Honeywell (Stand A712) is taking micro miniaturisation to new levels with its next generation of Micro-Electromechanical systems (MEMS).

Len Hones of Honeywell's AES Technology Centres of Excellence says MEMS units are getting smaller and smaller, but their capabilities are growing.

"The latest polymer MEMS systems have the same level of efficiency as human muscle tissue," Hones says.

"Current MEMS gun-hard 'chips' are able to withstand the 15,000-20,000g forces incurred when an artillery shell is fired. As they get smaller we could see MEMS technology applied to other objects too - a guided bullet is no longer science fiction."

MEMS devices are tiny machines, as small as 2/1000ths of a millimetre square, which can serve as either sensors or mechanical actuators. Honeywell uses MEMS as accelerometers in its aircraft navigation and missile guidance systems.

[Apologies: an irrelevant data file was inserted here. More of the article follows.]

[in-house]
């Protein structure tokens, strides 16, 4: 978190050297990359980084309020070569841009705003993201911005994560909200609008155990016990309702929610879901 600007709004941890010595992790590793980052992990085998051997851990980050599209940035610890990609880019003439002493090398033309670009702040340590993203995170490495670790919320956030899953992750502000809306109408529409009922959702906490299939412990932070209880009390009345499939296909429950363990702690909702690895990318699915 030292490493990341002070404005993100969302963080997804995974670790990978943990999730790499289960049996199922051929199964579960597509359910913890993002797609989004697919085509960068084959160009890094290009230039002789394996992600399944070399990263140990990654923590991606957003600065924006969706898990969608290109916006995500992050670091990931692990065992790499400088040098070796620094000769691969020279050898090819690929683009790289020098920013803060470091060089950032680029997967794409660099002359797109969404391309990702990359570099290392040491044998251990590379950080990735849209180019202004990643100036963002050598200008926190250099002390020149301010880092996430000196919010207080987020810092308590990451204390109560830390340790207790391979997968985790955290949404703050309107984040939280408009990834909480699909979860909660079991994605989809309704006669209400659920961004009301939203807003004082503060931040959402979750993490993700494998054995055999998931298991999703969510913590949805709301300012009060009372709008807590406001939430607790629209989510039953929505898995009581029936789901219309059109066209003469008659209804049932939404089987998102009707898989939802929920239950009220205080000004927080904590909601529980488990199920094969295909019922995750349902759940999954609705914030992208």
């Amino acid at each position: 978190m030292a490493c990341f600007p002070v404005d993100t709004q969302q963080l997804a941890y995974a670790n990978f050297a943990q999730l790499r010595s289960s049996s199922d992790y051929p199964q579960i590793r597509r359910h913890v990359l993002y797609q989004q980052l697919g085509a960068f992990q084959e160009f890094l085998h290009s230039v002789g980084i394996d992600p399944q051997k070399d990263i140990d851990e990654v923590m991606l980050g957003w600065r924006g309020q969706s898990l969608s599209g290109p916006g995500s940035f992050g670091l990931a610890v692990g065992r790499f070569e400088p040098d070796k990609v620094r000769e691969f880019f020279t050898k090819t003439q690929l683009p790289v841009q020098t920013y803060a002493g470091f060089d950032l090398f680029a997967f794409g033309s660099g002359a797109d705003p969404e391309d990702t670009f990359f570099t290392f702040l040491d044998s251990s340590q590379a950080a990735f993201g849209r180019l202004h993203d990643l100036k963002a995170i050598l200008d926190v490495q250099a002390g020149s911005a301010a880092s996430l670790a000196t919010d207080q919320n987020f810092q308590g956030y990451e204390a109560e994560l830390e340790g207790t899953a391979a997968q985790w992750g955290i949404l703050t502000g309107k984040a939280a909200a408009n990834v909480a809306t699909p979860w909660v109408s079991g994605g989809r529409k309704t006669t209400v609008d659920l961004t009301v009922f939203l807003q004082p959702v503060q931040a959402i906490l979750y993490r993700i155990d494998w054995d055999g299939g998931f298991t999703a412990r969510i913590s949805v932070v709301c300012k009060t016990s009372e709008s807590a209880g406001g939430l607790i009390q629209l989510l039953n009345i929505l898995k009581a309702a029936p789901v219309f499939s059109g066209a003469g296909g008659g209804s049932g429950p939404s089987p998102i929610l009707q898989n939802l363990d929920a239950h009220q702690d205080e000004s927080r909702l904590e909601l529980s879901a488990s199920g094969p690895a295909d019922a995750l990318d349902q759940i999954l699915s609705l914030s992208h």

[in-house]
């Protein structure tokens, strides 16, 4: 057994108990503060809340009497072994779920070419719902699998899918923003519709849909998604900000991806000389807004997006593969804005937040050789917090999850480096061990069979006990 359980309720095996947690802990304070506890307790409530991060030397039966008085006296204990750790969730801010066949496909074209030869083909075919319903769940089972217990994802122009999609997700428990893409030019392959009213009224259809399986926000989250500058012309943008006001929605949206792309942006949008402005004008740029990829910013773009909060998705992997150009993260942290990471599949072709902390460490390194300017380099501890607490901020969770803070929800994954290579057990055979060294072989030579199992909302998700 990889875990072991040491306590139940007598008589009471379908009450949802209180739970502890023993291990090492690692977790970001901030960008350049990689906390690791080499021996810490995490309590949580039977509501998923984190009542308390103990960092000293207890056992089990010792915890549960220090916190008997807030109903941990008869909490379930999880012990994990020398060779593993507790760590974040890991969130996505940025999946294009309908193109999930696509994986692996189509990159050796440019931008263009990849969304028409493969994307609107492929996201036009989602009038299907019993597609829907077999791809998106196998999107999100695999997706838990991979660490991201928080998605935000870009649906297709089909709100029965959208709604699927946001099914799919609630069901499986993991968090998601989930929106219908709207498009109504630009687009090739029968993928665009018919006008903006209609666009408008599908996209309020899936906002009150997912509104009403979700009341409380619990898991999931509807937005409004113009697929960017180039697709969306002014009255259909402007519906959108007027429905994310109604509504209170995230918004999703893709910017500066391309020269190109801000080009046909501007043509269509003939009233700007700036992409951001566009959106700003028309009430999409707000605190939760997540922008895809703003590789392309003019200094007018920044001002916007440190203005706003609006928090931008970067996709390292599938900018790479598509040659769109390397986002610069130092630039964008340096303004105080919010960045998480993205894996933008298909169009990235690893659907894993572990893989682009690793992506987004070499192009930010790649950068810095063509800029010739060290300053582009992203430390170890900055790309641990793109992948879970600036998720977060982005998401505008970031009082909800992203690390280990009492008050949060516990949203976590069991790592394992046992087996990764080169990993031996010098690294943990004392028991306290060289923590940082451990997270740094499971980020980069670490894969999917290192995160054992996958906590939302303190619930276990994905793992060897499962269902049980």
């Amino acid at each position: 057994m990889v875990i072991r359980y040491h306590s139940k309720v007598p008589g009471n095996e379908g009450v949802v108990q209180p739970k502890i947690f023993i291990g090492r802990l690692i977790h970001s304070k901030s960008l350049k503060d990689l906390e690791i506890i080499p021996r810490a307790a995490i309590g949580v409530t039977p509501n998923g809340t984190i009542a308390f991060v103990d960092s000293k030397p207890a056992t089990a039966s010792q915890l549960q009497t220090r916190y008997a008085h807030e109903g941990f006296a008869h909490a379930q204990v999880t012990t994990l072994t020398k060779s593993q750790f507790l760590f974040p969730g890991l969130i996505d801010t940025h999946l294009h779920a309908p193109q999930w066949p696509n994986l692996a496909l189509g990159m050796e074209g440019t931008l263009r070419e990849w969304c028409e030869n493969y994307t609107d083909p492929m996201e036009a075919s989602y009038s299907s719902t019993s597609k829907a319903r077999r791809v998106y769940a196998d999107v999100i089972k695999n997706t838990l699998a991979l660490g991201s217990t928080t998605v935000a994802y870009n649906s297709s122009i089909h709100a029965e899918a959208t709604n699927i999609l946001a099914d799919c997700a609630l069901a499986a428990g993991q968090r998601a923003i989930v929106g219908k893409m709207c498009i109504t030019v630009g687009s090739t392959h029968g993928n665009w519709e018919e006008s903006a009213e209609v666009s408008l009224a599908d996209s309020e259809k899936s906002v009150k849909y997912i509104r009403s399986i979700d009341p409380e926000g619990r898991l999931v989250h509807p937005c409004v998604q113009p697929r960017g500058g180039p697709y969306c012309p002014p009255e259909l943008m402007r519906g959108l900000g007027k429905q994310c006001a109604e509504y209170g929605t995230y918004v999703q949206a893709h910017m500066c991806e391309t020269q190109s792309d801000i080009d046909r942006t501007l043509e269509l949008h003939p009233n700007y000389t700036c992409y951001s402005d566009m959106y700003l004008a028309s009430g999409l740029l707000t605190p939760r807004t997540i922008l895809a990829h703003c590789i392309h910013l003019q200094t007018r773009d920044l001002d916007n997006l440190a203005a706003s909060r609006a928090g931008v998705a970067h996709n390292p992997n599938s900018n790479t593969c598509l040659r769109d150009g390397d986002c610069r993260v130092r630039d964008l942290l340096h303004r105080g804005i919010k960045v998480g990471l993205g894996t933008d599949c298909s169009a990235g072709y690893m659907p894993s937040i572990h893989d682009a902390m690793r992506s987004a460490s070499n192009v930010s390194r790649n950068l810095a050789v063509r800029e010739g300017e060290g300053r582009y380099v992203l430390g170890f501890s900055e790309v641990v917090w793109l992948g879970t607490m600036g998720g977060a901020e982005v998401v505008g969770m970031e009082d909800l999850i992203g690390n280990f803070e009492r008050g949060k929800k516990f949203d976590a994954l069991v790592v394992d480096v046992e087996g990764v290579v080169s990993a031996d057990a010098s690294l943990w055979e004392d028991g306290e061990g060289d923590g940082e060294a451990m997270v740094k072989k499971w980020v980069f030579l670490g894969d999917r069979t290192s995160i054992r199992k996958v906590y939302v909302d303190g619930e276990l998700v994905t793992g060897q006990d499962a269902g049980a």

Hones says Honeywell is using MEMS technology in the production of 40,000 inertial measurement units (IMUs) a year. Technology in the Joint Direct Attack Munition (JDAM) bomb could account for up to 30,000 IMUs annually.

The company is currently delivering 3,000 precision guidance systems a month and its products are used on nearly all precision-strike weapons.

The next-generation solid-state tactical MEMS gyros could result in a 2in3 IMU being in production by 2008. The company is also working on programmes for chip-scale atomic clocks and radios.

Source: Flight Daily News